12. I think that this difference manifests some pretty important things to consider. Again, maybe you consider them and decide that it's not worthy of new laws or anything but here's one hypothetical and just the most basic, surface considerations: Imagine a new artist with a distinct style that is extremely popular. For other human artists to study that style and reproduce it or mimic it, they'd have to invest a significant amount of time and each artist can only be working on one piece of work at a time. There will only be so many specialized, capable people who could do that with enough accuracy to truly capture the look and feel. There's a limit to the amount of content that could truly rival the original creator in terms of approaching indistinguishable. Some of these AI tools will eventually enable any and every person in the world to produce such mimicry and they'll be able to do it in seconds with iterations and tailoring to get the work even closer to exact. Every single person could do this without limits. As many times as they want. With extreme efficiency. There's every possibility that the original artist has no chance to continue earning, especially as these tools become more and more precise with the way in which they can mimic. It's a very real and practical difference with rather significant differences in terms of potential outcomes.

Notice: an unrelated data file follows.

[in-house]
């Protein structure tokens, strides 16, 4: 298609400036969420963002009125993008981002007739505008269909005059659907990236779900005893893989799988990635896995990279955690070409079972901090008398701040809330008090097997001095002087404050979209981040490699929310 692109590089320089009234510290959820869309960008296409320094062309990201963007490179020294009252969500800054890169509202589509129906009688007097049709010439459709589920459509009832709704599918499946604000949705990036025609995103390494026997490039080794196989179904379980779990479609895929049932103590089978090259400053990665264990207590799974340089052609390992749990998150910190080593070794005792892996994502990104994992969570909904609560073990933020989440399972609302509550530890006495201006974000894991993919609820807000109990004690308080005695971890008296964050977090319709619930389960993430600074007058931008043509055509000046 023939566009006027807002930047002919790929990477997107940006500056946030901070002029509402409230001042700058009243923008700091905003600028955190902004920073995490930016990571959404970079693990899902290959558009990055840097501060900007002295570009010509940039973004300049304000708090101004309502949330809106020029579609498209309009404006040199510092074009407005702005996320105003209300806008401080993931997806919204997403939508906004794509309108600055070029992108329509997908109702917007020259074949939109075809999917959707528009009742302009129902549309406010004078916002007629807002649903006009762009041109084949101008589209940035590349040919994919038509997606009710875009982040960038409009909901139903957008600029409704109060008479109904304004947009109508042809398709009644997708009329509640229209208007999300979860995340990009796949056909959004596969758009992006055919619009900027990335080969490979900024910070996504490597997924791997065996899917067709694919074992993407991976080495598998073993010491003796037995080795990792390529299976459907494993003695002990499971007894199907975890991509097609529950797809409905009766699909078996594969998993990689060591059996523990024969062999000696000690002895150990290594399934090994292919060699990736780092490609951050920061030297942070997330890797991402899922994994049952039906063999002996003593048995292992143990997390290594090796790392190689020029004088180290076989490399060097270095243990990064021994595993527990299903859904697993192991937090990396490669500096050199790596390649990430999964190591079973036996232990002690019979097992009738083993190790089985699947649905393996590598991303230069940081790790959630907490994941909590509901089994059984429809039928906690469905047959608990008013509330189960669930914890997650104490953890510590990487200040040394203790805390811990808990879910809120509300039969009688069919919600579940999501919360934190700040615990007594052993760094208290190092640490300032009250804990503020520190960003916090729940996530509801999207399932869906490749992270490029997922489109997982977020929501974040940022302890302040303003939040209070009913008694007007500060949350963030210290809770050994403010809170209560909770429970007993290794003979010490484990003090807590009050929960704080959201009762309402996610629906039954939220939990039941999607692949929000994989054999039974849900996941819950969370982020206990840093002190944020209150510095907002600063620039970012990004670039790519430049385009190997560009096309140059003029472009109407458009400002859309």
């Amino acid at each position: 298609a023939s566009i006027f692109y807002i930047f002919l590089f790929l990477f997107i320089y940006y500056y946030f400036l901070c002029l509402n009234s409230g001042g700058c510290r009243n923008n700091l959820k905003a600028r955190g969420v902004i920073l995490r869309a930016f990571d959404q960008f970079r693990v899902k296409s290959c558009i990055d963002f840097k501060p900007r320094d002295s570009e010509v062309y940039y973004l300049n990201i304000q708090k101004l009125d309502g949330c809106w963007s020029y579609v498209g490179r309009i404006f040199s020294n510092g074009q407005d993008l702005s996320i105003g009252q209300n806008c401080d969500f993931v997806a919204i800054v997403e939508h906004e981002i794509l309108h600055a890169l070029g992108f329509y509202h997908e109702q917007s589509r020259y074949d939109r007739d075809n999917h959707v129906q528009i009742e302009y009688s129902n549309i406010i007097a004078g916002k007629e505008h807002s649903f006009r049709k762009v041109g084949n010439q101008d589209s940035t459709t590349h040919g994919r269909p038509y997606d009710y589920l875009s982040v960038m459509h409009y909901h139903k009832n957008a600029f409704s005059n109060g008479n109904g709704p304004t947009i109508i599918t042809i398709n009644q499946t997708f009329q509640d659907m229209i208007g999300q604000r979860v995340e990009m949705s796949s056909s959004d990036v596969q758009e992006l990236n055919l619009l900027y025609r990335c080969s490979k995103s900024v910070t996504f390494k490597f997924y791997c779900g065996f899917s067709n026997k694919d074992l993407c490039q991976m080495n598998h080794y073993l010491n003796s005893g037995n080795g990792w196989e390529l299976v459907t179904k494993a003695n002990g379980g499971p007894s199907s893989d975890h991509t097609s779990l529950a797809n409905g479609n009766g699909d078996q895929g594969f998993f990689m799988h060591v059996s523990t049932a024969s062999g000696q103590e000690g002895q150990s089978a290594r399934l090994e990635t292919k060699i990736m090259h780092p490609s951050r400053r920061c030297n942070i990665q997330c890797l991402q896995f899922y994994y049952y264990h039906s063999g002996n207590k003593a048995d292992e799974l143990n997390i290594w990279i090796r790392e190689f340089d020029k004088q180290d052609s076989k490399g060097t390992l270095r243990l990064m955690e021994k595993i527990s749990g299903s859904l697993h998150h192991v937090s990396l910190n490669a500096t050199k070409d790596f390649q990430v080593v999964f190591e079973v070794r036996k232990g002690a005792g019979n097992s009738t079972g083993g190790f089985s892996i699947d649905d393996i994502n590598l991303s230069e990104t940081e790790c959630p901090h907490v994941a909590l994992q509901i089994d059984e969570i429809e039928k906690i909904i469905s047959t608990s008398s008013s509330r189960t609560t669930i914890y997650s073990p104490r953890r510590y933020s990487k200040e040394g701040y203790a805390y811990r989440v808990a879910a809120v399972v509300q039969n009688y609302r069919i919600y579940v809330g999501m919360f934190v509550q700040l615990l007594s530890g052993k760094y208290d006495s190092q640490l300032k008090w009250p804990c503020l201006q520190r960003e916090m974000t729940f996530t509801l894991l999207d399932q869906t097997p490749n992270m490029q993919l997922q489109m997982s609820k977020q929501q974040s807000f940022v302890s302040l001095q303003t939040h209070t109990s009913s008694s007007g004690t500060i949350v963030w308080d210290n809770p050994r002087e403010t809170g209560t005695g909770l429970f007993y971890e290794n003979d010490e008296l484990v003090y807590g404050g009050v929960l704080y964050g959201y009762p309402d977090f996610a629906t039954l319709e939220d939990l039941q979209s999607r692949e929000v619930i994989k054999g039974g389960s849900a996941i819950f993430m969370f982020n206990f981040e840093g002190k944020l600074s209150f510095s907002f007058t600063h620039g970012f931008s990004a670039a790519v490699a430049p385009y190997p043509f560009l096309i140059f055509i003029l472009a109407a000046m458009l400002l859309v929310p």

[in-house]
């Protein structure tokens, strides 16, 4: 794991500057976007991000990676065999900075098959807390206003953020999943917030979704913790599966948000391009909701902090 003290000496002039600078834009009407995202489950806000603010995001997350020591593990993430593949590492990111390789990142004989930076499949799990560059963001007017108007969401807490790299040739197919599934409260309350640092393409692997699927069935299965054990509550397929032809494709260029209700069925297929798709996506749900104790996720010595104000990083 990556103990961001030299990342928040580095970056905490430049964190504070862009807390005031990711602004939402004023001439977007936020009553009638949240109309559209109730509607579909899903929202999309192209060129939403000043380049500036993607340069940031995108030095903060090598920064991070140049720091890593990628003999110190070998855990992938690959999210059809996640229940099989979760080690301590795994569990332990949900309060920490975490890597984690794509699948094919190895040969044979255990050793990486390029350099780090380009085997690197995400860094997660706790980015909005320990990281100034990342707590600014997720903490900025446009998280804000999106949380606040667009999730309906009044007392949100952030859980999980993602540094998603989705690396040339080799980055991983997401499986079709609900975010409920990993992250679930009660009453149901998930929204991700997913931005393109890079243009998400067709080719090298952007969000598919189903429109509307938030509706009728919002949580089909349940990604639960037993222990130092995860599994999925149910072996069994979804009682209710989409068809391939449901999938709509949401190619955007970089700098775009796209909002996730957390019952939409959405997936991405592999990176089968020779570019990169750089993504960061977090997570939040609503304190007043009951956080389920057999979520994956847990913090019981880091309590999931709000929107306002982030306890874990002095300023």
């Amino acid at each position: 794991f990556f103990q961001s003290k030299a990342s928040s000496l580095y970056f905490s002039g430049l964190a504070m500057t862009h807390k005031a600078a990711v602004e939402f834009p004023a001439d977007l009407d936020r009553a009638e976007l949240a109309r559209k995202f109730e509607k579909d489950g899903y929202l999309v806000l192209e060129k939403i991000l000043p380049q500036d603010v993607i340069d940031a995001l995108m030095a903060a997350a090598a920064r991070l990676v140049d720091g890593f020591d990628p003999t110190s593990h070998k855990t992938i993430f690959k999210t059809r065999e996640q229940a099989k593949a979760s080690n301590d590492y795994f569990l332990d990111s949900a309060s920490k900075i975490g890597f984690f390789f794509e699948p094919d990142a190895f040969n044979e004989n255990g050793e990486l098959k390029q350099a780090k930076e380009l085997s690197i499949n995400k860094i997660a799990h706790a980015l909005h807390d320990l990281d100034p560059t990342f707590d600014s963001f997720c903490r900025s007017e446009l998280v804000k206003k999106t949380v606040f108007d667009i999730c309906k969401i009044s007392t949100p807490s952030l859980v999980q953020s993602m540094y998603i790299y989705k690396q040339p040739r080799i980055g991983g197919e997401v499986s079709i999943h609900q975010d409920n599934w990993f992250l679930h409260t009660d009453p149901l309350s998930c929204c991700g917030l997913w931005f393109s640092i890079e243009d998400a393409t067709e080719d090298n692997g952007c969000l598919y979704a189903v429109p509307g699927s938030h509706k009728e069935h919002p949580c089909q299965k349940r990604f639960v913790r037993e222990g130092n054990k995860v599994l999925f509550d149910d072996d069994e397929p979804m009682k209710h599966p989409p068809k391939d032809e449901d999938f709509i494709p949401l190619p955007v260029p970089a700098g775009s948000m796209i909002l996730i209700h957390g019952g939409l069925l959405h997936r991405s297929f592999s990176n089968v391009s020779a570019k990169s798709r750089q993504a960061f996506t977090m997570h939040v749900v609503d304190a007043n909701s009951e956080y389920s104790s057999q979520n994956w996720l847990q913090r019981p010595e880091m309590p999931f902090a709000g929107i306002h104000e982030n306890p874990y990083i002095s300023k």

13. I'm not sure how to articulate it well but I think there's something to be said for observing a practical difference between the efficiency of production of content. Even if we assume that AI follows the same creative process as a human in terms of "scraping" an understanding, the speed and efficiency with which they can produce "new" content renders the process rather distinct. The process is not the same from end to end. How people interact with that reality and what they think it behooves us to do will vary but I don't think equating the full process as practically identical is really accurate.
  14. As a somewhat cynical person living in the US, I imagine the rest of the world might have hope of legislating some reasonable protections and controls. We don't.